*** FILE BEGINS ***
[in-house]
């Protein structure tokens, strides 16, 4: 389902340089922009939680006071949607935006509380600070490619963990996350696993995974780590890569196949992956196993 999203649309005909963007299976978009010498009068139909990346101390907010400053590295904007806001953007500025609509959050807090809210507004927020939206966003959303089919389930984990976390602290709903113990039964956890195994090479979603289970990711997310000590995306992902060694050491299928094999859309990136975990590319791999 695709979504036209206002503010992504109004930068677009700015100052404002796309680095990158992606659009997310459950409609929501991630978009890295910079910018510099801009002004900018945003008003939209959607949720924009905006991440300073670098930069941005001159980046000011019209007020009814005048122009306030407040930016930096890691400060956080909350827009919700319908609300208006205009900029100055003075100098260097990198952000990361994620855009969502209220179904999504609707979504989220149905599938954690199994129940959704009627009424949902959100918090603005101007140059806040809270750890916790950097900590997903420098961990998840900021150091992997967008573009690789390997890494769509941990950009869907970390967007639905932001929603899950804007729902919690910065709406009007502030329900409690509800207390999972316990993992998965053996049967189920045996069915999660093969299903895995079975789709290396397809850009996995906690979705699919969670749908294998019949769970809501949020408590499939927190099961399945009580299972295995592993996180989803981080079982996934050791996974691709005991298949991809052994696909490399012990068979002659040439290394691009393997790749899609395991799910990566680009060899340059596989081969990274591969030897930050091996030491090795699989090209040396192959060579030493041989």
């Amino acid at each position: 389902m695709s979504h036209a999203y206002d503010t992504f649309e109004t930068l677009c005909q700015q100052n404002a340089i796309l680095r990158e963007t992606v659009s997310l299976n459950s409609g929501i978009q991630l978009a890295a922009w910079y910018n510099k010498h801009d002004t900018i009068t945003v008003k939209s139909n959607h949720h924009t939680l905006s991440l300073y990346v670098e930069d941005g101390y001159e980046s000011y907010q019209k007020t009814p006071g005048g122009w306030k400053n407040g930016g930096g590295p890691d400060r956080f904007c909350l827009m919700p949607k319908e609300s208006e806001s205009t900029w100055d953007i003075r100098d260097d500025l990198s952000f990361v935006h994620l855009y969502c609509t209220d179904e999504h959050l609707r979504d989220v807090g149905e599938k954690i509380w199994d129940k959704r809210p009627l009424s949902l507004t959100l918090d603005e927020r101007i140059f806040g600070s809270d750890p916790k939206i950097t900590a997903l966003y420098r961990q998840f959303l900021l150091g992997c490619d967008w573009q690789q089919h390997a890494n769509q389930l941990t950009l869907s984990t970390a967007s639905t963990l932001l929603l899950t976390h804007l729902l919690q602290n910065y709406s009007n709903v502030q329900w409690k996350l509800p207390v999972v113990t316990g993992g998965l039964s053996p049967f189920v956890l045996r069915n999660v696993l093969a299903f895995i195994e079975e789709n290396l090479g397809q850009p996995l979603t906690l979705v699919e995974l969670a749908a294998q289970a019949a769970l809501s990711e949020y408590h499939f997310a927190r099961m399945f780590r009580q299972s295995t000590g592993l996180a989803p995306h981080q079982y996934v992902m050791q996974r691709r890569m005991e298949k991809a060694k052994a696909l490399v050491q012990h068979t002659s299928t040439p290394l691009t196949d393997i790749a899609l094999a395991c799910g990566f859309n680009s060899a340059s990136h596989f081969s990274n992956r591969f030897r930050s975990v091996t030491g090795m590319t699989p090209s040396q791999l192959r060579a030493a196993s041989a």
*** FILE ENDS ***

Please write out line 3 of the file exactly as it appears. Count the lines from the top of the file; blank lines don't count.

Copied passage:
């Amino acid at each position: 389902m695709s979504h036209a999203y206002d503010t992504f649309e109004t930068l677009c005909q700015q100052n404002a340089i796309l680095r990158e963007t992606v659009s997310l299976n459950s409609g929501i978009q991630l978009a890295a922009w910079y910018n510099k010498h801009d002004t900018i009068t945003v008003k939209s139909n959607h949720h924009t939680l905006s991440l300073y990346v670098e930069d941005g101390y001159e980046s000011y907010q019209k007020t009814p006071g005048g122009w306030k400053n407040g930016g930096g590295p890691d400060r956080f904007c909350l827009m919700p949607k319908e609300s208006e806001s205009t900029w100055d953007i003075r100098d260097d500025l990198s952000f990361v935006h994620l855009y969502c609509t209220d179904e999504h959050l609707r979504d989220v807090g149905e599938k954690i509380w199994d129940k959704r809210p009627l009424s949902l507004t959100l918090d603005e927020r101007i140059f806040g600070s809270d750890p916790k939206i950097t900590a997903l966003y420098r961990q998840f959303l900021l150091g992997c490619d967008w573009q690789q089919h390997a890494n769509q389930l941990t950009l869907s984990t970390a967007s639905t963990l932001l929603l899950t976390h804007l729902l919690q602290n910065y709406s009007n709903v502030q329900w409690k996350l509800p207390v999972v113990t316990g993992g998965l039964s053996p049967f189920v956890l045996r069915n999660v696993l093969a299903f895995i195994e079975e789709n290396l090479g397809q850009p996995l979603t906690l979705v699919e995974l969670a749908a294998q289970a019949a769970l809501s990711e949020y408590h499939f997310a927190r099961m399945f780590r009580q299972s295995t000590g592993l996180a989803p995306h981080q079982y996934v992902m050791q996974r691709r890569m005991e298949k991809a060694k052994a696909l490399v050491q012990h068979t002659s299928t040439p290394l691009t196949d393997i790749a899609l094999a395991c799910g990566f859309n680009s060899a340059s990136h596989f081969s990274n992956r591969f030897r930050s975990v091996t030491g090795m590319t699989p090209s040396q791999l192959r060579a030493a196993s041989a």